SANTIAGO, Chile — Chilean rescuers are growing increasingly optimistic about pulling the 33 trapped miners out far sooner than originally estimated, and with drilling quickly advancing on three narrow escape chutes, they raced Tuesday to decide on a design for the capsule that will lift the men to safety.

President Sebastian Pinera has staked his presidency on being able to show the world that his government has safely rescued the miners ahead of schedule. He promised the men after they were found to be alive Aug. 22 that they would be home by Christmas – a time frame mining experts called far too conservative – and then put hundreds of rescuers to work on three simultaneous drilling operations to reach them more quickly.

The engineer in charge of the rescue effort, Andre Sougarret, said Tuesday that “it’s still premature to talk about shorter time frames. We’re sticking with the first days of November as the final date of the rescue.”

But the rescue team’s own numbers suggest faster progress. The biggest drill, labeled “Plan C,” is capable of much faster speed, and the deeper it gets, the faster engineers plan to drill.

Barring unforeseen complications, it could break through to the miners at a point nearly 2,000 feet underground in the second week of October. Sougarret has said it would then take eight days to insert an iron sleeve in the 28-inch-wide chute to prevent rock falls while miners are being pulled out.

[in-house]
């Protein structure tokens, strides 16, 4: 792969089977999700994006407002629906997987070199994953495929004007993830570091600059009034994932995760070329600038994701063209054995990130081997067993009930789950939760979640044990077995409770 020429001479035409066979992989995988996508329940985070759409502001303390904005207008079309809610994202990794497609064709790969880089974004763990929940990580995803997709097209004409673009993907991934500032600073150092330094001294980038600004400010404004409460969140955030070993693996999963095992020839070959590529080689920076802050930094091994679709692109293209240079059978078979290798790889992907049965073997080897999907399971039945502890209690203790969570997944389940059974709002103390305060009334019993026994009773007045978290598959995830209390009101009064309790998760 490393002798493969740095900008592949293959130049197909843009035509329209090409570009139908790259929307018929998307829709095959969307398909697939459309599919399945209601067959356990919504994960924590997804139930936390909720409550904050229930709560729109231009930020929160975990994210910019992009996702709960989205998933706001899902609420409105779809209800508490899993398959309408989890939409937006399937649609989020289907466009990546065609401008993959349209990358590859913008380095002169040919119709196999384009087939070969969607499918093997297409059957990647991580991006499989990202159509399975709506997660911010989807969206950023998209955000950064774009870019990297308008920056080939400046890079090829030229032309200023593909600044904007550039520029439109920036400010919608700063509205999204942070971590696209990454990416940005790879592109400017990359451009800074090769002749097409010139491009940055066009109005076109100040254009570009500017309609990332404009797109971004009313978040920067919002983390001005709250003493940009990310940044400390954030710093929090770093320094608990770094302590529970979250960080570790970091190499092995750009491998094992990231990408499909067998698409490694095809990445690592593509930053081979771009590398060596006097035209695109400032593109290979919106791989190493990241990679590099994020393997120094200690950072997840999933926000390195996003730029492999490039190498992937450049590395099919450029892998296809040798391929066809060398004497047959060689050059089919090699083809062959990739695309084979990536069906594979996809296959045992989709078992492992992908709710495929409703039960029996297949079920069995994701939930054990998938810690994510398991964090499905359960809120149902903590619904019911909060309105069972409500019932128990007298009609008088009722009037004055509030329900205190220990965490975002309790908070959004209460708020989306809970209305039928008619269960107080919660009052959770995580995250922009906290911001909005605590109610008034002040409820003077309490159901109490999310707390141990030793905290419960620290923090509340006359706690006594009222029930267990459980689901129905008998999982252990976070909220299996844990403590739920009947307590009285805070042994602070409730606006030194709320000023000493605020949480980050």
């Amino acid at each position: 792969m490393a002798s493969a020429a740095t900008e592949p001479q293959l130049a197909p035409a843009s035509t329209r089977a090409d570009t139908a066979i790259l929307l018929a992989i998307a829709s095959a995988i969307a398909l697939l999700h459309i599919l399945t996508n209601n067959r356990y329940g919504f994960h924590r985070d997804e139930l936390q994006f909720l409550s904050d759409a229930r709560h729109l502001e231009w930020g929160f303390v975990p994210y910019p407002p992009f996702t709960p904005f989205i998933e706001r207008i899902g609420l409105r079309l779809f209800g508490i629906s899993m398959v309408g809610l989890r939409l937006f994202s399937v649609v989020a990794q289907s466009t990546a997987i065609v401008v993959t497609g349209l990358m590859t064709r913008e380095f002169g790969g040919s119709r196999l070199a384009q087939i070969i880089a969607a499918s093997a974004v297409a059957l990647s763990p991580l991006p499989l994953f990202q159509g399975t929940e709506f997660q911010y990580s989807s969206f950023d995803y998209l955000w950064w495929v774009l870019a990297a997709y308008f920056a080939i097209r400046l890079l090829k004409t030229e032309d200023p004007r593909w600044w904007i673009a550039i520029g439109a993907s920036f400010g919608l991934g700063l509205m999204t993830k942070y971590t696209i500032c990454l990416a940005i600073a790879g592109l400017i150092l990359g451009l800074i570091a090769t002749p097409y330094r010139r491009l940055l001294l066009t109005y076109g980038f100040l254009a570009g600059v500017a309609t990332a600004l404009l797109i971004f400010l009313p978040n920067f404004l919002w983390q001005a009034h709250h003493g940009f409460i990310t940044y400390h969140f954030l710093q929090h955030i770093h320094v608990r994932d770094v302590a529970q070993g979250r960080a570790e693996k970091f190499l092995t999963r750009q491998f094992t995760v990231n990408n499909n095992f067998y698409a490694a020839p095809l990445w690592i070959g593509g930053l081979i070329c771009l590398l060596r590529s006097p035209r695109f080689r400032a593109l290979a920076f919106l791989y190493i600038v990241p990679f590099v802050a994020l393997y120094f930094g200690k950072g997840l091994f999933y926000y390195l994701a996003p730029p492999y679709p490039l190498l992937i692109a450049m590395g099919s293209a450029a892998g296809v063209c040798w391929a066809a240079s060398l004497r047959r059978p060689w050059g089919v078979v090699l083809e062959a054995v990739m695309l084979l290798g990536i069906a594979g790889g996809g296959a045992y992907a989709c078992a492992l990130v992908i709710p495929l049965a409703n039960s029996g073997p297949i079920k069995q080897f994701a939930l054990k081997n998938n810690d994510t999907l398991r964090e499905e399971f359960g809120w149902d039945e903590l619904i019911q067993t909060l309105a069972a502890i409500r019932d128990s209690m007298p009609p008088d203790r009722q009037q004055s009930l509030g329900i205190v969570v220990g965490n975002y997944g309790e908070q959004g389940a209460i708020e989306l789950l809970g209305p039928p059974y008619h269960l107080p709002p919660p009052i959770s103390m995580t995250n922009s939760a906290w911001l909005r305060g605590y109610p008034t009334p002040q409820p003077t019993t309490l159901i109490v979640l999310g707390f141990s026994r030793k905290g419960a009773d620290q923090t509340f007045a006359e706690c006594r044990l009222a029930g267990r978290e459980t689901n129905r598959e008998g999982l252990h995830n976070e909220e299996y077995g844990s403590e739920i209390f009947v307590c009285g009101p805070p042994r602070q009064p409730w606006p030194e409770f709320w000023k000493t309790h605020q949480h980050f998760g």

There’s also the matter of an Oct. 15-22 European trip scheduled by Pinera, who promised the miners in a video chat Sunday that he would be there to hug them as they emerged.

While his ministers have struggled to manage expectations, Pinera could hardly contain himself when asked by reporters at the mine to commit to a date, saying with his usual broad smile that “it will be sooner than what you expect.”

In another indication of the rescue effort’s progress, Sougarret said the rescue capsule – named Phoenix for the mythical bird that burns to ashes, only to rise again and live for hundreds of years – has to be ready within 10 to 12 days after they decide on a final design this week.

With that in mind, engineers were viewing prototypes of the capsules Tuesday at ASMAR, the Chilean navy’s shipbuilding operation in Talcahuano, where three of the capsules will be built to provide backups in case anything goes wrong.